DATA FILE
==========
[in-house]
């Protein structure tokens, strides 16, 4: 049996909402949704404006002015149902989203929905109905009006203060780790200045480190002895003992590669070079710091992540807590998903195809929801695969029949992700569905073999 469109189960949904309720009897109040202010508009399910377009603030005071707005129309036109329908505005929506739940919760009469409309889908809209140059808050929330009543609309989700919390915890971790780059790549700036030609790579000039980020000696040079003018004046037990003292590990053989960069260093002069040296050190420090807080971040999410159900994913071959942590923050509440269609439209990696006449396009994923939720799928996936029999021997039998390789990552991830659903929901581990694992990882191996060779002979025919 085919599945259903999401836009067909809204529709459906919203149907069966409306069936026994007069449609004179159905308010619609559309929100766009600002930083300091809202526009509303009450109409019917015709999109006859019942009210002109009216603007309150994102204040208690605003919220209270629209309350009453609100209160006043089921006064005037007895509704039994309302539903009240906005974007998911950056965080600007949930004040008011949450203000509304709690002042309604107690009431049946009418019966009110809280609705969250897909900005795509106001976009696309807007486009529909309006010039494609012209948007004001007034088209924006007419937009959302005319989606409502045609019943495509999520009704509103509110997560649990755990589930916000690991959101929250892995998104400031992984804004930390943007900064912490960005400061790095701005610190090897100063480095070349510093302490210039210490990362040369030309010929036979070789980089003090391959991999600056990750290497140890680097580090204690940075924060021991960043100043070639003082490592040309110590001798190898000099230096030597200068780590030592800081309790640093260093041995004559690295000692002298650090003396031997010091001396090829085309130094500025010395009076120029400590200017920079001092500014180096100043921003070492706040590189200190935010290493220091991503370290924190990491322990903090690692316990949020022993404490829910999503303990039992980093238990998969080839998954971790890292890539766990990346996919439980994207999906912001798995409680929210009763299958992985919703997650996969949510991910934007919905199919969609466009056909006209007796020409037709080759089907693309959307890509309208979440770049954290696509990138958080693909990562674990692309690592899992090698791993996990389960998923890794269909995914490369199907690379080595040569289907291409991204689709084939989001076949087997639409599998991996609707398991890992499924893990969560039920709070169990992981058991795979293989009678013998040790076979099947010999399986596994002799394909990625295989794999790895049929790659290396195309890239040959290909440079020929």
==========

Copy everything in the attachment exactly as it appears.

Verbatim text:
[in-house]
């Protein structure tokens, strides 16, 4: 049996909402949704404006002015149902989203929905109905009006203060780790200045480190002895003992590669070079710091992540807590998903195809929801695969029949992700569905073999 469109189960949904309720009897109040202010508009399910377009603030005071707005129309036109329908505005929506739940919760009469409309889908809209140059808050929330009543609309989700919390915890971790780059790549700036030609790579000039980020000696040079003018004046037990003292590990053989960069260093002069040296050190420090807080971040999410159900994913071959942590923050509440269609439209990696006449396009994923939720799928996936029999021997039998390789990552991830659903929901581990694992990882191996060779002979025919 085919599945259903999401836009067909809204529709459906919203149907069966409306069936026994007069449609004179159905308010619609559309929100766009600002930083300091809202526009509303009450109409019917015709999109006859019942009210002109009216603007309150994102204040208690605003919220209270629209309350009453609100209160006043089921006064005037007895509704039994309302539903009240906005974007998911950056965080600007949930004040008011949450203000509304709690002042309604107690009431049946009418019966009110809280609705969250897909900005795509106001976009696309807007486009529909309006010039494609012209948007004001007034088209924006007419937009959302005319989606409502045609019943495509999520009704509103509110997560649990755990589930916000690991959101929250892995998104400031992984804004930390943007900064912490960005400061790095701005610190090897100063480095070349510093302490210039210490990362040369030309010929036979070789980089003090391959991999600056990750290497140890680097580090204690940075924060021991960043100043070639003082490592040309110590001798190898000099230096030597200068780590030592800081309790640093260093041995004559690295000692002298650090003396031997010091001396090829085309130094500025010395009076120029400590200017920079001092500014180096100043921003070492706040590189200190935010290493220091991503370290924190990491322990903090690692316990949020022993404490829910999503303990039992980093238990998969080839998954971790890292890539766990990346996919439980994207999906912001798995409680929210009763299958992985919703997650996969949510991910934007919905199919969609466009056909006209007796020409037709080759089907693309959307890509309208979440770049954290696509990138958080693909990562674990692309690592899992090698791993996990389960998923890794269909995914490369199907690379080595040569289907291409991204689709084939989001076949087997639409599998991996609707398991890992499924893990969560039920709070169990992981058991795979293989009678013998040790076979099947010999399986596994002799394909990625295989794999790895049929790659290396195309890239040959290909440079020929």